Posted by: Mike Cornelius | October 4, 2020

Making The Most Of An Unexpected Opportunity

To longtime horse racing fans, the name no doubt rang a bell. As the horses and jockeys in the field of eleven for Saturday’s long-delayed running of the Preakness Stakes were introduced during the post parade, the rider on Swiss Skydiver, the sole filly in the race, surely caused some fans to wonder aloud, “where has he been?” For Robby Albarado, the answer of late would have been riding whatever mounts he could find at little, largely forgotten tracks, like Turfway Park and Indiana Grand. Both are located deep in horse country, little more than ninety minute drives from Churchill Downs. But they are more like ninety light years from the glitz and glory of the Triple Crown that in normal years begins at Churchill in May before continuing on to the Preakness and Belmont Stakes, or any of the other races that comprise what little is left of big-time thoroughbred racing in the United States.

Still, the familiarity of Albarado’s name was proof of another, earlier phase in the career of the 47-year-old veteran jockey. He was born in Louisiana to a racing family, his father riding at little tracks in the deep south. Albarado started riding at a young age and was just sixteen when he scored his first professional victory, guiding a long-forgotten horse named One Little Point around the one-mile oval at Evangeline Downs in Opelousas, Louisiana. He could have followed the path of so many in his chosen profession, eking out a living by moving from one small track to another as the season progressed, but his talent started to be recognized by trainers and owners. He won his first graded stakes race in 1995, five years after turning pro, and his first Grade I event three years later, capturing the Turf Classic at Churchill Downs aboard Joyeux Danseur.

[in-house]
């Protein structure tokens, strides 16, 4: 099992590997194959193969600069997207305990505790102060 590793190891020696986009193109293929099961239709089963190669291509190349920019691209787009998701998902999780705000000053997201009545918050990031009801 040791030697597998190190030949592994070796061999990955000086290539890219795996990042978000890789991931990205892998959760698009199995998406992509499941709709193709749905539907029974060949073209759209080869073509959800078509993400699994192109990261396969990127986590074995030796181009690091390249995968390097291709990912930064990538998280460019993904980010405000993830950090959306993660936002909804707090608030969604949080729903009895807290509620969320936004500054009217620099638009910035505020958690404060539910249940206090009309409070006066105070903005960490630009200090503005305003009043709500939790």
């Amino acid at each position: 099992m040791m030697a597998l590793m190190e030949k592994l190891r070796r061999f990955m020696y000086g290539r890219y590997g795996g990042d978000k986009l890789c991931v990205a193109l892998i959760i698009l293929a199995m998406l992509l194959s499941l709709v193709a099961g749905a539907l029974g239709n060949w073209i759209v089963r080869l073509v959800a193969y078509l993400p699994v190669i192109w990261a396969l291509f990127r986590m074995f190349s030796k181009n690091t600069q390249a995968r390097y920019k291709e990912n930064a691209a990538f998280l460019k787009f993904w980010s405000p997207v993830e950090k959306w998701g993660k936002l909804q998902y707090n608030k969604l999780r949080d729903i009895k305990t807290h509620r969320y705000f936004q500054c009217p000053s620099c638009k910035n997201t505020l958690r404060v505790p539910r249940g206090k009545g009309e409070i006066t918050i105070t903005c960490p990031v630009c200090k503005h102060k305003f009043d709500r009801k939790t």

But later in 1998 he suffered the first in a series of serious injuries that have repeatedly threatened his career. Riding accidents resulted in skull fractures both that season and the next, requiring major surgery. Over the years since there have been broken bones, dislocated joints, and a host of lesser issues that cost Albarado long stretches of time. Yet like so many others in an athletic profession that is far more dangerous than fans like to admit, he was always eager to get back up on his next mount as soon as he was able.

In 2007 trainer Steve Asmussen gave Albarado the mount on Curlin, a promising three-year-old who had gone unraced at age two and been sold to new owners after a dominating maiden win at Gulfstream Park. Albarado rode Curlin into thoroughbred history, coming back to win the Preakness after running third in the Derby, then capturing the Breeders Cup Classic that fall. Curlin was named 2007 Horse of the Year, then repeated the feat in 2008 after continuing to campaign, with Albarado aboard, as a four-year-old. By then time he was retired to stud, Curlin had earned more than $10.5 million, a record amount at that time for thoroughbred career winnings.